In modern times America’s War on Terror has become a source of much speculation and debate the world over, from cosy octogenarians sitting in mansions wearing cardigans, to young people who like Hollyoaks, everybody’s got their opinion. It has been made clear by the US government that terrorism, in all its forms all over the world, should be combated. A less known war being fought by America is their War on Drugs. The US has a problem with Cocaine, also known as Charlie, Blow, Snow, Nose candy, C, White, Percy, and Peruvian marching dust. Massive amounts enter its borders annually, and despite the best efforts of the Border Patrol, it is just too lucrative a business; for every shipment they might manage to stop, several pass in unnoticed, carrying hundreds of thousands of dollars worth of powder.
What is America to do with this veritable epidemic of Drug inflow? It has been decided that cutting the supply off at the source is the best plan, so the Colombian and other South American farmers of the coca crop. I feel it would be best to focus on the Colombian farmers, and their relationship with a little-known group, the ‘Fuerzas Armadas Revolucionarias de Colombia – Ejército del Pueblo’, the ‘Revolutionary Armed Forces of Colombia- the People’s Army’, often shortened to the FARC, or the FARC-EP.
The FARC are a self-proclaimed politico-military Marxist-Leninist group which started in 1964-1966 as the military wing of the Colombian Communist Party. They have since split from that organisation, going alone. They have an estimated 12,000-18,000 members, and are thought to be present in 35-40 percent of Colombia’s territory. The FARC claims to represent the rural poor of Colombia against the wealthy classes, aswell as the privatisation of natural resources, multinational corporations, and paramilitary violence. It is vehemently opposed to the US’s influence in Colombia. The FARC has stated that these objectives provide a motive for the group to attempt to seize power in Colombia through an armed revolution; a civil war it has been fighting for the last forty years. Because of its militant tactics, communist viewpoint and distinctly anti-US standing, it has been classified as a terrorist group by multiple nations and organisations, including the US and the EU, and there is no doubt that the classification is well deserved. The FARC funds itself principally through kidnapping, extortion, and the cocaine trade.
Since 1999, an initiative aimed at ending some of the problems plaguing Colombia has been going on, named Plan Colombia. It was conceived by the administration of President Andrés Pastrana Arango, and had aims of social and economic revitalisation, ending the armed conflict, and cutting down on Colombia’s considerable narcotics problem. The Clinton administration, as part of its War on Drugs, agreed to provide $1.3 billion in foreign aid to the program, which would be divided to finance the different aspects of the plan. They also provided up to five hundred military personnel to train local forces, and three hundred civilians to assist in one of the most controversial aspects of Plan Colombia’s anti-narcotics program, the airborne fumigation of the Coca plant. This tactic has been criticised because it damages legal crops aswell as the health of those exposed to it, which significatnly dents the US’ image amongst the Colombian farmers, which I feel is creating an unintentional and certainly negative byproduct for the US and Colombia itself.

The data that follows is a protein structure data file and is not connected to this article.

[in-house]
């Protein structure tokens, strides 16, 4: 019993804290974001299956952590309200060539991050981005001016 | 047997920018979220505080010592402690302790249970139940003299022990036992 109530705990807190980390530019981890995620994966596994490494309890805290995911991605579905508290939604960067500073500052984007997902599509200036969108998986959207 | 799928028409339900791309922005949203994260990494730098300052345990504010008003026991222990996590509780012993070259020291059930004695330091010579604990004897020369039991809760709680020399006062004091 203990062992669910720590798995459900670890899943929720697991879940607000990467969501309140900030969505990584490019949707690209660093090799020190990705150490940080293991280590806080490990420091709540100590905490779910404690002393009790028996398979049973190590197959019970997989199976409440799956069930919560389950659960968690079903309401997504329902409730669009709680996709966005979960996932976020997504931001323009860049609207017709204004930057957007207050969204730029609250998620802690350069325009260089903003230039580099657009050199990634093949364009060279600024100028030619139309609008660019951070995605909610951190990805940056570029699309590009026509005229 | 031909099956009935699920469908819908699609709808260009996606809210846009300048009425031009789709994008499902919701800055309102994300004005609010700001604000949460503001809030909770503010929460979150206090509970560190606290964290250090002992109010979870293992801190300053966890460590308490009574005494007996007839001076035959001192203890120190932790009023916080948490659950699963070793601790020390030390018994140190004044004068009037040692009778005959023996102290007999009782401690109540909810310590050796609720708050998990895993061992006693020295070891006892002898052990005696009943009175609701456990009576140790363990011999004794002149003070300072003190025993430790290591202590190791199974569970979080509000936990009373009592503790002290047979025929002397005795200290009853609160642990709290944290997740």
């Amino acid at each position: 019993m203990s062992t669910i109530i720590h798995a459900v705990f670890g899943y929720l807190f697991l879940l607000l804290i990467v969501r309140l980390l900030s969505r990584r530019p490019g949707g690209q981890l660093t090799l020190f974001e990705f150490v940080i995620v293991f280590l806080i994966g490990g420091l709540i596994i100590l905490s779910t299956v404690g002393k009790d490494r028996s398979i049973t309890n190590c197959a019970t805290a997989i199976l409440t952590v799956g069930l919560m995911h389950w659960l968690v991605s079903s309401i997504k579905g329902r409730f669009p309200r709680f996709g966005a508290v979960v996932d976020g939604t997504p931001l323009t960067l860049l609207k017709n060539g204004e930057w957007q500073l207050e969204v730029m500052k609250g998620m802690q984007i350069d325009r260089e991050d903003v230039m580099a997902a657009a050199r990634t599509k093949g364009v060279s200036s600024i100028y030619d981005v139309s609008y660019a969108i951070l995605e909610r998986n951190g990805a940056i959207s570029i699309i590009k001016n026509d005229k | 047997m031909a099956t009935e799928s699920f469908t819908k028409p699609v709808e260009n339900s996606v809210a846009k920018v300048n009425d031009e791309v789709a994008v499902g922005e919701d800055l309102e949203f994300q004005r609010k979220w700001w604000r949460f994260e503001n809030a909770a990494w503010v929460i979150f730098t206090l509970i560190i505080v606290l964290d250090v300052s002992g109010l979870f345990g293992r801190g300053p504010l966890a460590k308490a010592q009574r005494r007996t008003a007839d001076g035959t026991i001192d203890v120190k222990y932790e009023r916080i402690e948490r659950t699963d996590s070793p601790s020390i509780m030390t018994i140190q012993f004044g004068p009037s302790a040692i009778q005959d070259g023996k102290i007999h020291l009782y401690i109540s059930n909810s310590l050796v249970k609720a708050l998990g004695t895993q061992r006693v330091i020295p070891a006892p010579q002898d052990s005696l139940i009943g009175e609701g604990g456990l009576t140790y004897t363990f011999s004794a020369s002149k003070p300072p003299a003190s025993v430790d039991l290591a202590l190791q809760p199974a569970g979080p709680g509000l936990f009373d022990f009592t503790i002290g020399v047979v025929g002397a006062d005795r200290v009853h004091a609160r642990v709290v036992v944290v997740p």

Imagine, if you will, that you are a Colombian farmer, with a certain amount of land (of Colombia’s nearly 115 million hectares, only 13 percent of the land is considered arable, and only 27 percent of that is currently cultivated, according to the US Library of Congress) and a family of a lovely wife and seven delighful ‘chicos y chicas’ to feed. As the annual harvest approaches, you consider what crop to grow. There are several options open to you, depending on the part of Colombia in which you live, perhaps bananas, perhaps coffee. All of these would serve to put food on the table, but you would have to scrimp and save as you had before. Or, you can harvest the Coca plant, which will sell for much much more, five times , perhaps ten times as much. And there’s always a buyer. So you make the decision to grow Coca, you understand that it’s illegal, but you’re tired of being unable to provide your family with the things they deserve. You might not dedicate all of your land to Coca, you might not dedicate much land at all, with most of your land taken up by another, entirely legal crop. One day, you are sent a message by the US and Colombian governments, telling you to immediately stop growing the coca plant, or face the consequences. You do not know what to do, the crops have come along, to lose them now would mean that you couldn’t make ends meet; a harvest with an incomplete field’s worth of crop would leave you significantly out of pocket.